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Let's say I have a simple strategy that involves going long on a stock whenever it rises above its 50 day moving average. As most are probably aware, this type of indicator works well in capturing sustained upward price movements and does equally well avoiding long downward price movements, but can get killed when price action is choppy.

So a simple question - can threshold-type indicators be modified to avoid over-trading in times of choppiness while still staying true to the goal of being on the right side of the trade for extended price movements?

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If A is true then B is false and if B is true then A is false. You're asking for something that works when A is true and when B is true. It doesn't exist.

Trend following indicators work well in trending markets. Well, sort of. They're late in and late out. They're not effective in sideways markets because they will generate false signals and whipsaws.

Technical analysis indicators provide information like support and resistance, current trend, and current momentum but they are merely a reflection of past price and volume. They predict absolutely nothing going forward. It's like looking in the rear view mirror and expecting that to tell you where you are going.

Any trade that you take based on such analysis is based on the HOPE that whatever trend or momentum you have identified will continue. Indicators predict absolutely nothing going forward so there's no way to know if the ensuing move after a reversal is going to be choppy or will be the beginning of a new trend.

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  • $\begingroup$ I guess I should have offered a suggestion or two in the question. Just a couple of examples off of the top of my head - 1) using a MA that changes its lookback period based on some metric, 2) some kind of +/- buffer that captures a time element and a magnitude element (e.g., price trickling below MA is treated different than price crashing through it). Again it was open-ended question. I'm sure people out there have found ways to improve on basic indicators. $\endgroup$ – SuperCodeBrah Dec 31 '20 at 21:02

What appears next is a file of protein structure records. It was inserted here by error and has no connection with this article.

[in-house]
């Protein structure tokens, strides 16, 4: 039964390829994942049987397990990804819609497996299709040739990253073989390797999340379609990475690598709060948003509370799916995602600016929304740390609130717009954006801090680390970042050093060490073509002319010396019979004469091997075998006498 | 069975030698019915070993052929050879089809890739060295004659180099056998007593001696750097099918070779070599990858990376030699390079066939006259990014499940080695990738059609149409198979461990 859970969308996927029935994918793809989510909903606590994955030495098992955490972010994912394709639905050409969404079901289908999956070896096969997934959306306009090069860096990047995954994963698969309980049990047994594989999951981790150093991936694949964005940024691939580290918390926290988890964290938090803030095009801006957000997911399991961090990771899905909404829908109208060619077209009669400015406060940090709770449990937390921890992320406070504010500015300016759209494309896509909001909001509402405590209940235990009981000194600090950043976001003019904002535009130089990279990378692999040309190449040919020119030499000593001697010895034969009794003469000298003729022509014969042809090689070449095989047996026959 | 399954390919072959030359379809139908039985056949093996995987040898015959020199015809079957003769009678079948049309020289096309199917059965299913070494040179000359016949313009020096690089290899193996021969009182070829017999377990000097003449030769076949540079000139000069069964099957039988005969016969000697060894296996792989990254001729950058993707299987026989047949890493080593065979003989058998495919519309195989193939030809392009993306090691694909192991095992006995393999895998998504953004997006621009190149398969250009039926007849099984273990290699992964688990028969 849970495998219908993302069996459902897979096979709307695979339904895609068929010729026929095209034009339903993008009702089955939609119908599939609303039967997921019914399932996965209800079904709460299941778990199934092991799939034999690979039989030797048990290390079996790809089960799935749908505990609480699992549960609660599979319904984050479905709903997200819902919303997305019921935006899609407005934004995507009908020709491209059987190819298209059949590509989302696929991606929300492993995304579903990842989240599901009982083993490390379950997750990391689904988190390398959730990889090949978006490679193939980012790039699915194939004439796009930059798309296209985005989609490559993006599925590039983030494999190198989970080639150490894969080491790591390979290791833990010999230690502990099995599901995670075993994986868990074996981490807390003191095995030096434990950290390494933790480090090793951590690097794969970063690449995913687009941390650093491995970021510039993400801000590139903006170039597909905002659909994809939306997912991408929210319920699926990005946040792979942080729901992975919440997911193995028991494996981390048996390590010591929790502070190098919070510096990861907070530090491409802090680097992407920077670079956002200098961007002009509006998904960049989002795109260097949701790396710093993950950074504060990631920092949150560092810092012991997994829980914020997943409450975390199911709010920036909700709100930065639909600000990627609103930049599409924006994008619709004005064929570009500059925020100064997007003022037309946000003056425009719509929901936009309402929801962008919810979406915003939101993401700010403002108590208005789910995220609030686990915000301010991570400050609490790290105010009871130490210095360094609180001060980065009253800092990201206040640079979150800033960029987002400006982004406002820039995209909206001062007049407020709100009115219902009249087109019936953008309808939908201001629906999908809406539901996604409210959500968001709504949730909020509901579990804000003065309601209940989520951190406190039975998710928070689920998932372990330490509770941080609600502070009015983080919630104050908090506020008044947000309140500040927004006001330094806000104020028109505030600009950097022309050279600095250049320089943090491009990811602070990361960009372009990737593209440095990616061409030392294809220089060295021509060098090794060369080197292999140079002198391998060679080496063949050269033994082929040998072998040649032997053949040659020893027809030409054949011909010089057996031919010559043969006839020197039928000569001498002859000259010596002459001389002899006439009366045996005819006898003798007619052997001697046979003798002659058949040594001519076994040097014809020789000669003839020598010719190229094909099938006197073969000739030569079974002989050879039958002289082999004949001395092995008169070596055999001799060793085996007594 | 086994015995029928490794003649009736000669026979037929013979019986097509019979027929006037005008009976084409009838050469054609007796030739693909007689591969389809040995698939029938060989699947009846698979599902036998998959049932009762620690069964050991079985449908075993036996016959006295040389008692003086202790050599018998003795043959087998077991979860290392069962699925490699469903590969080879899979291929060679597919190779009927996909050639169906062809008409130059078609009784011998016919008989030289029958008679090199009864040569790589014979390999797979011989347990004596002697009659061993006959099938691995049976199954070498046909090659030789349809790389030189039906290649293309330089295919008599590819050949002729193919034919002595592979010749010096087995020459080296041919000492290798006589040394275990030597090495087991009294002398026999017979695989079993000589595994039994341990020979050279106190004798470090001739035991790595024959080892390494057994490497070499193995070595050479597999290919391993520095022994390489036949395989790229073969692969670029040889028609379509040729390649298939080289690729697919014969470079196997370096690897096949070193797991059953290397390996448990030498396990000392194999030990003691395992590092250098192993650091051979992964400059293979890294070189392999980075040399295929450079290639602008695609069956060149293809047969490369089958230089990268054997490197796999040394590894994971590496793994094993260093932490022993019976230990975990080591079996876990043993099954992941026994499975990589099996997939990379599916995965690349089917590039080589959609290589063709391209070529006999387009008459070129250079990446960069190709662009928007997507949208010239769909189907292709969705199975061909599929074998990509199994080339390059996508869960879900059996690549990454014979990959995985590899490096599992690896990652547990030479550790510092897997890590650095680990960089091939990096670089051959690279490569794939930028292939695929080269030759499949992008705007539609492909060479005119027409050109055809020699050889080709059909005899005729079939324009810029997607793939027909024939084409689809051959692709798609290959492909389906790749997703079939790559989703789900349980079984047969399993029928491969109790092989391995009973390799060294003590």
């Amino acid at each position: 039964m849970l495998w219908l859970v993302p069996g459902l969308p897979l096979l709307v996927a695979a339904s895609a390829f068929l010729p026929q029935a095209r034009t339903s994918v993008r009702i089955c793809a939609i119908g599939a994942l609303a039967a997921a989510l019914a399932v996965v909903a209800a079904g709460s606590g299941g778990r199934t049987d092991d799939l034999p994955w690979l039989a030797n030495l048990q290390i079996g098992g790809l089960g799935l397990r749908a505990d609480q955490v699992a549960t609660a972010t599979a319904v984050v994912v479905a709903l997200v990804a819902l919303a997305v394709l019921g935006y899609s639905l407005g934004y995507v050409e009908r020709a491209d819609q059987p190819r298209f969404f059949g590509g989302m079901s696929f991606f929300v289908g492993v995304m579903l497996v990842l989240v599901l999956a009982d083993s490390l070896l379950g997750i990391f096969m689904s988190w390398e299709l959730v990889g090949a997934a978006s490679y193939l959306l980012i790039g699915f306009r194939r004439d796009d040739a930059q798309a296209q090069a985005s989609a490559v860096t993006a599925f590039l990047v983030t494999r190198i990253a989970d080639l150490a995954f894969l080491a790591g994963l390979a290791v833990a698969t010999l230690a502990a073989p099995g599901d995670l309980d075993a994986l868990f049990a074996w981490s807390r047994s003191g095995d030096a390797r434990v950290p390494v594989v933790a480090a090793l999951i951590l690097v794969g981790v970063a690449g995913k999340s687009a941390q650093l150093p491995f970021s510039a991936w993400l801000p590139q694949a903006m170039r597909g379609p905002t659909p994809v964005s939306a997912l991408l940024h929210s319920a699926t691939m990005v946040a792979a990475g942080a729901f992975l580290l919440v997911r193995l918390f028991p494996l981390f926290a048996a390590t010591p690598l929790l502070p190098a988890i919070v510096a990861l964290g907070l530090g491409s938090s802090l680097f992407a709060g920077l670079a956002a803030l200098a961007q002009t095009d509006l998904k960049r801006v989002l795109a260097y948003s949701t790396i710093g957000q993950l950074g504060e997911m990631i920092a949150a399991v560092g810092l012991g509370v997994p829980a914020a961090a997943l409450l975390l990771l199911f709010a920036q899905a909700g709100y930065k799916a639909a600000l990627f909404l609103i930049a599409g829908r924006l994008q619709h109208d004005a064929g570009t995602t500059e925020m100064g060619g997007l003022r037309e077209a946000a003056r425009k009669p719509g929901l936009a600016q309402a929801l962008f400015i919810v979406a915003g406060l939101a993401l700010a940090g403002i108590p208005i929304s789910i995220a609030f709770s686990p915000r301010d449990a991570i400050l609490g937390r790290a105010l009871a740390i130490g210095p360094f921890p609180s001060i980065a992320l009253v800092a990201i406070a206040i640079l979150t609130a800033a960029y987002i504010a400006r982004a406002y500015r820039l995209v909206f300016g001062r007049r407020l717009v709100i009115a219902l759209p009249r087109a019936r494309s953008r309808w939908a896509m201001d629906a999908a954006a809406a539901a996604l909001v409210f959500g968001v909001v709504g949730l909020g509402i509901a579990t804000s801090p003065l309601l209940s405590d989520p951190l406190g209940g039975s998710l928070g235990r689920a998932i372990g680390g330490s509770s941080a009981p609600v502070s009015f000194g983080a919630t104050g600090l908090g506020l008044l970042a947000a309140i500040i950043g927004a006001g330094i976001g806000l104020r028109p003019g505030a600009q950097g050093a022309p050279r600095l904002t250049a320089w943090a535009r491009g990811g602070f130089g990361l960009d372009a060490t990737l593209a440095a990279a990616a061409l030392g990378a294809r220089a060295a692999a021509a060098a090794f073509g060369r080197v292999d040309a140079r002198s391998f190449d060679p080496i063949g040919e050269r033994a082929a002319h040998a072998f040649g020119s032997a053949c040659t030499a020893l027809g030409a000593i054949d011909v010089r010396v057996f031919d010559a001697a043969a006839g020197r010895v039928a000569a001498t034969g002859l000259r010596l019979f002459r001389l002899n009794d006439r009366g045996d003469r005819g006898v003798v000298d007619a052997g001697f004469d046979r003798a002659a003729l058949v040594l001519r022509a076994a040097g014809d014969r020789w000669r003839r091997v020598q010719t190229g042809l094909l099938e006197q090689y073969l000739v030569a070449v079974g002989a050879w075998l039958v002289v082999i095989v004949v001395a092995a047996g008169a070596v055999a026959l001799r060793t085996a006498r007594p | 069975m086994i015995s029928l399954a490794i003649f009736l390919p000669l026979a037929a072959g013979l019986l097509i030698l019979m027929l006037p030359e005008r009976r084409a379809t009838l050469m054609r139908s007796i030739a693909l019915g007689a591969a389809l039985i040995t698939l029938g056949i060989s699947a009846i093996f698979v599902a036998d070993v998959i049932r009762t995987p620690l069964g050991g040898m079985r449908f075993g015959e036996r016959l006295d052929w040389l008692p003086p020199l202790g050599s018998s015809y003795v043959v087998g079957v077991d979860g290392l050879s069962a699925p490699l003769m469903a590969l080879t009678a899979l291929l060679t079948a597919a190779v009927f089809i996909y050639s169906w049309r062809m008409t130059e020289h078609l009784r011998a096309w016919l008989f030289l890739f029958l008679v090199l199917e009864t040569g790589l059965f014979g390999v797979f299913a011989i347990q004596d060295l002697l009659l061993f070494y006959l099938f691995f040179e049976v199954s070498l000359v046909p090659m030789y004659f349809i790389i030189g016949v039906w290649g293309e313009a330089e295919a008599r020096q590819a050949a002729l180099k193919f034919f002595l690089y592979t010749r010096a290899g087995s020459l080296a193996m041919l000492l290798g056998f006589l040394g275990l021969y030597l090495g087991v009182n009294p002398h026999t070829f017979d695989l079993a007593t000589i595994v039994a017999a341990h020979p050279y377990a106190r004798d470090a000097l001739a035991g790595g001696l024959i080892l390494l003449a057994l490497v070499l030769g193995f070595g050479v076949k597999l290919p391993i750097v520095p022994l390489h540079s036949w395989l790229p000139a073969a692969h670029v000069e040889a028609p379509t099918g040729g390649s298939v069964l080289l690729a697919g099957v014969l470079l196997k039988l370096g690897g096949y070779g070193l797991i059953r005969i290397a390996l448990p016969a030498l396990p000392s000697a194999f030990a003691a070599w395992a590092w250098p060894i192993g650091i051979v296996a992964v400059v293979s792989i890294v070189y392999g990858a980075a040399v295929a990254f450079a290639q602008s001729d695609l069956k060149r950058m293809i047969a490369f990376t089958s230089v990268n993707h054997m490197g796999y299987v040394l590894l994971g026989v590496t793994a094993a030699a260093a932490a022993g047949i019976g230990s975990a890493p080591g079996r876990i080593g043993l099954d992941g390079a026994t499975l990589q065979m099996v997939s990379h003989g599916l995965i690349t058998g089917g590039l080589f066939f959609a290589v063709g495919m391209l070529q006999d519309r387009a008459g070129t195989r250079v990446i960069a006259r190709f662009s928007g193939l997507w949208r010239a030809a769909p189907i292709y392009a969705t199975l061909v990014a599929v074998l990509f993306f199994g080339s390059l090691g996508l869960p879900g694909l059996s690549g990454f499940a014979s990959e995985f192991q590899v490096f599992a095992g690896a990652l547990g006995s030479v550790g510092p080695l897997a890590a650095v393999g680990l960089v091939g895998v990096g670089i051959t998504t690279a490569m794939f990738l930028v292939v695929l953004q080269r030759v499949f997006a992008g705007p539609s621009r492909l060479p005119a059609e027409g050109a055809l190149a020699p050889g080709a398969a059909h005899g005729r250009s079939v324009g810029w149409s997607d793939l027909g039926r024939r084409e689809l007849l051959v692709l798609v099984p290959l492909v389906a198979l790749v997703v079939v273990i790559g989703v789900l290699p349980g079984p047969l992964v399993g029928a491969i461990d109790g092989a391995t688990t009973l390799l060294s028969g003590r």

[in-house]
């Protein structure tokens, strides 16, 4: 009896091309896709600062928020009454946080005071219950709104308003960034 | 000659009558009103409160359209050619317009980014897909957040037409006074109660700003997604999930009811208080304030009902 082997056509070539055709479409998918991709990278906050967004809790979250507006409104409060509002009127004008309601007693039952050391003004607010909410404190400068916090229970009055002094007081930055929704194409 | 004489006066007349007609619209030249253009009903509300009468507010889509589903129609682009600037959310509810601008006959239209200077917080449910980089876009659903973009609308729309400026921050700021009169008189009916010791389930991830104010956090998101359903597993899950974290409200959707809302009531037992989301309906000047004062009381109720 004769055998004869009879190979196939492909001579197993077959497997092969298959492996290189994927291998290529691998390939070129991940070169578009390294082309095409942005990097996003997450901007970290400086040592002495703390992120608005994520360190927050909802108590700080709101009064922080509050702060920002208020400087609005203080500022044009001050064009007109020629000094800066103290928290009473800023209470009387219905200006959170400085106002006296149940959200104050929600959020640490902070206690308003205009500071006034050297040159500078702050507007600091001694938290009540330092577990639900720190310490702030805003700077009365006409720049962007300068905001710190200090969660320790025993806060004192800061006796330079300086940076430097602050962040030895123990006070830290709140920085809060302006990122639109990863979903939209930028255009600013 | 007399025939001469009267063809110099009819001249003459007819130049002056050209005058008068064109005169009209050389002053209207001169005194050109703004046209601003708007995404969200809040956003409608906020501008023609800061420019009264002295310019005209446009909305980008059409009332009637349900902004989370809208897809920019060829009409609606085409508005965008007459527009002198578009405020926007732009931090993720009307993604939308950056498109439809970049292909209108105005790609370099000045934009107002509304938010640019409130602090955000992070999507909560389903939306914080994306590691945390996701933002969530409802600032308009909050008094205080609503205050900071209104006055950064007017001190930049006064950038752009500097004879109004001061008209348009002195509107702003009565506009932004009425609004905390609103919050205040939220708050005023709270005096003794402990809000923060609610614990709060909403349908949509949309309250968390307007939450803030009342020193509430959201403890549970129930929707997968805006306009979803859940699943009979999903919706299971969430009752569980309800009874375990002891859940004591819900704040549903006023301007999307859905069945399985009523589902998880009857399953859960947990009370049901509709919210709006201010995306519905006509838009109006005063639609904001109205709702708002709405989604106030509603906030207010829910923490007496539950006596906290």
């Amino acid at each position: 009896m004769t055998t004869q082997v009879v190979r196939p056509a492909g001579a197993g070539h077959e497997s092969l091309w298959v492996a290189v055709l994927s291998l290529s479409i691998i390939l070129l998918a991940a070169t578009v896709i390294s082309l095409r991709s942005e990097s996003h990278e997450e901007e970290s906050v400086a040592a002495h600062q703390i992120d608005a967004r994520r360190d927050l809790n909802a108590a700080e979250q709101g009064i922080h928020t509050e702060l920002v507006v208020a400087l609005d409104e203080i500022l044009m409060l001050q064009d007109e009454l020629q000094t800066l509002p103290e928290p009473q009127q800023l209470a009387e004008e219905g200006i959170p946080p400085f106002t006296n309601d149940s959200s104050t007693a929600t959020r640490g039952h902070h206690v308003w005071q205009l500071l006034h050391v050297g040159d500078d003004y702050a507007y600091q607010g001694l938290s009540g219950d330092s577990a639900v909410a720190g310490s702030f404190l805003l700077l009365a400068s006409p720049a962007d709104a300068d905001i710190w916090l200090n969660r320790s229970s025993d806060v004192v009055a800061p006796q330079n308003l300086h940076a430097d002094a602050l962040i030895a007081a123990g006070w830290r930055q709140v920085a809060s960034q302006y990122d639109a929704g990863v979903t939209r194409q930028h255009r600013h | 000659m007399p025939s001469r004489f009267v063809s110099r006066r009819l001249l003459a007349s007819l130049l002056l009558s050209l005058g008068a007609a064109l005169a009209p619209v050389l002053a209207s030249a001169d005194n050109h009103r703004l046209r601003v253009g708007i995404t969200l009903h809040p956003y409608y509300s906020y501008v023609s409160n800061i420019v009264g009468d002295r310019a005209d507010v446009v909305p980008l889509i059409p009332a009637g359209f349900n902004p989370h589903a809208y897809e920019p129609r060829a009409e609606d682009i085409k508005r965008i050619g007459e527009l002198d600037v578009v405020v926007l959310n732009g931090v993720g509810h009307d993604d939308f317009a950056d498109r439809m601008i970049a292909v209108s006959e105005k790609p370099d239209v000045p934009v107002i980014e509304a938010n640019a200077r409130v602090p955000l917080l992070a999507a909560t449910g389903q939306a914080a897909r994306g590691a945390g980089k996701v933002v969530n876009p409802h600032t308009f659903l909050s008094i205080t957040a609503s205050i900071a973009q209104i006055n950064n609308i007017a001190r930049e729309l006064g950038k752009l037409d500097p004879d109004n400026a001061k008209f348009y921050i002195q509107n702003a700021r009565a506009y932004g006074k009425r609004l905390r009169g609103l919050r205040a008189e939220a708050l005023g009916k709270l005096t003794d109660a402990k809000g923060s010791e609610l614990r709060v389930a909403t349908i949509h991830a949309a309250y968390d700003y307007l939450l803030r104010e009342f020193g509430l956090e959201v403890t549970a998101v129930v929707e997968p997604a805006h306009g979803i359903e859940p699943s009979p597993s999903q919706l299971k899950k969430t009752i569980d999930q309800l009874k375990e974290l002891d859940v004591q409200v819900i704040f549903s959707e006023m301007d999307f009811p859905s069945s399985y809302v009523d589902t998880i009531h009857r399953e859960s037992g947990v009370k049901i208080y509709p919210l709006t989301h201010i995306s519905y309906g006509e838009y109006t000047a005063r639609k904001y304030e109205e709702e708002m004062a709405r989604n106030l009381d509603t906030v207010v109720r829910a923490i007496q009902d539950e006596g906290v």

• $\begingroup$ I should also mention that I just used MA as an example, but the indicator I'm using is a quantitative volatility indicator but not really a "technical" indicator like MA, RSI, etc. It's designed to identify periods of high and low risk in the market to scale leverage but appears to suffer from a similar problem in choppy markets. $\endgroup$ – SuperCodeBrah Dec 31 '20 at 21:05
  • $\begingroup$ Anything that changes the lookback period of a MA is akin to curve fitting, unless you're suggesting parameter adjustment based on current volatility. But either way, nothing can predict forward movement. The idea of of a magnitude element (e.g., price trickling below MA being treated different than price crashing through it) is somewhat akin to a stop loss order. Nothing happens until X is reached and by the time you reach X, you have given back X. Neither the stop loss nor any indicator can determine how fast X is going to be or even will be reached $\endgroup$ – Bob Baerker Dec 31 '20 at 22:12
  • $\begingroup$ Yes, volatility or maybe Hurst exponent (although I've never figured out how to make this into an indicator) could be one such metric to adjust the lookback period, but whatever the method, I'm talking about something formulaic. If a strategy is simple enough and rule-based, I would think curve fitting would be minimal. To the point about reaching X, the idea would be that your X is dynamic and placed such that the likelihood of a continuation is maximized when reached. But this is more specific than I was intending - I was just looking for generic improvements to threshold-based strategies. $\endgroup$ – SuperCodeBrah Dec 31 '20 at 23:46
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You face a trade-off between 'smoothness' and lag. There are moving averages designed to address that (e.g. see John Ehlers work) but it's not clear they will offer a meaningful improvement in performance - though that's something you can check for yourself.

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  • $\begingroup$ One way address the issue of smoothness and lag is double smoothed moving averages. I think that I first read about them in the mid 1990's in Technical Analysis of Stocks & Commodities. In addition to that, Bill Blau developed a number of indicators that emploted double smoothing and wrote a number of articles for TASC as well as a book Momentum, Direction, and Divergence: Applying the Latest Momentum Indicators for Technical Analysis. $\endgroup$ – Bob Baerker Dec 31 '20 at 22:05
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There are quite a few indicators that attempt to mitigate whipsaw. An alternate approach is to simply avoid trading in choppy price trends. For example, try pairing your strategy with the use of a threshold level on the Choppiness Index by E.W. Dreiss.

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